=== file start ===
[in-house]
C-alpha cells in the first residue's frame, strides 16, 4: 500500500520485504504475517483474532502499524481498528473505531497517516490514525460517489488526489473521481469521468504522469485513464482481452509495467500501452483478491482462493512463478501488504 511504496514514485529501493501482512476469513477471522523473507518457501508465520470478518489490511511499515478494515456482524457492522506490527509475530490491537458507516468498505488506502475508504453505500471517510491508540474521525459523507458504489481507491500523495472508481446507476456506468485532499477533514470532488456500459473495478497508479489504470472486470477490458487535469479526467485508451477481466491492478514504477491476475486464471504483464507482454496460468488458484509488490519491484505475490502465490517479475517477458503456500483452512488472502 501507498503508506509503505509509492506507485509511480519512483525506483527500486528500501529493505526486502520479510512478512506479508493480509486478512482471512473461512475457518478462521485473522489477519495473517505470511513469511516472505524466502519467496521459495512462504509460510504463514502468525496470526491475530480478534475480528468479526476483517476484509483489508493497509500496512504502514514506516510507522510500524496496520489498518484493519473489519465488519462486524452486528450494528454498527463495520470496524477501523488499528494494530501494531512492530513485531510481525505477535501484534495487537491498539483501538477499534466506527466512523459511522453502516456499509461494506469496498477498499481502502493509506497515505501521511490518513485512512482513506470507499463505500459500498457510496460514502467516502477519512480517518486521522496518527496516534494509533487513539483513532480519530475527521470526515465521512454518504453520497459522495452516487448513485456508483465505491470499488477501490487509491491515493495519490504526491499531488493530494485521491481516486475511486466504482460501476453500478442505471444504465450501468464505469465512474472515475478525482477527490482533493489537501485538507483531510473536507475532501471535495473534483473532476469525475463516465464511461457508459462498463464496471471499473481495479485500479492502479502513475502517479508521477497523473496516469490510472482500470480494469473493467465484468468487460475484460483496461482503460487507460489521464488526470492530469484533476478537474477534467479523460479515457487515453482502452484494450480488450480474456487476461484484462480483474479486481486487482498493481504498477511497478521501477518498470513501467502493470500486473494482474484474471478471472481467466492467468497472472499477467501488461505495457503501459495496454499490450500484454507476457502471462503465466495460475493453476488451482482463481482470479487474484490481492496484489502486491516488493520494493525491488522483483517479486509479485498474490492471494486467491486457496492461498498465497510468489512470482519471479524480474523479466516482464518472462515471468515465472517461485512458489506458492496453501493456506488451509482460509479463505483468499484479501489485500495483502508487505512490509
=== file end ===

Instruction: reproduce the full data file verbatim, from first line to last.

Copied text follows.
[in-house]
C-alpha cells in the first residue's frame, strides 16, 4: 500500500520485504504475517483474532502499524481498528473505531497517516490514525460517489488526489473521481469521468504522469485513464482481452509495467500501452483478491482462493512463478501488504 511504496514514485529501493501482512476469513477471522523473507518457501508465520470478518489490511511499515478494515456482524457492522506490527509475530490491537458507516468498505488506502475508504453505500471517510491508540474521525459523507458504489481507491500523495472508481446507476456506468485532499477533514470532488456500459473495478497508479489504470472486470477490458487535469479526467485508451477481466491492478514504477491476475486464471504483464507482454496460468488458484509488490519491484505475490502465490517479475517477458503456500483452512488472502 501507498503508506509503505509509492506507485509511480519512483525506483527500486528500501529493505526486502520479510512478512506479508493480509486478512482471512473461512475457518478462521485473522489477519495473517505470511513469511516472505524466502519467496521459495512462504509460510504463514502468525496470526491475530480478534475480528468479526476483517476484509483489508493497509500496512504502514514506516510507522510500524496496520489498518484493519473489519465488519462486524452486528450494528454498527463495520470496524477501523488499528494494530501494531512492530513485531510481525505477535501484534495487537491498539483501538477499534466506527466512523459511522453502516456499509461494506469496498477498499481502502493509506497515505501521511490518513485512512482513506470507499463505500459500498457510496460514502467516502477519512480517518486521522496518527496516534494509533487513539483513532480519530475527521470526515465521512454518504453520497459522495452516487448513485456508483465505491470499488477501490487509491491515493495519490504526491499531488493530494485521491481516486475511486466504482460501476453500478442505471444504465450501468464505469465512474472515475478525482477527490482533493489537501485538507483531510473536507475532501471535495473534483473532476469525475463516465464511461457508459462498463464496471471499473481495479485500479492502479502513475502517479508521477497523473496516469490510472482500470480494469473493467465484468468487460475484460483496461482503460487507460489521464488526470492530469484533476478537474477534467479523460479515457487515453482502452484494450480488450480474456487476461484484462480483474479486481486487482498493481504498477511497478521501477518498470513501467502493470500486473494482474484474471478471472481467466492467468497472472499477467501488461505495457503501459495496454499490450500484454507476457502471462503465466495460475493453476488451482482463481482470479487474484490481492496484489502486491516488493520494493525491488522483483517479486509479485498474490492471494486467491486457496492461498498465497510468489512470482519471479524480474523479466516482464518472462515471468515465472517461485512458489506458492496453501493456506488451509482460509479463505483468499484479501489485500495483502508487505512490509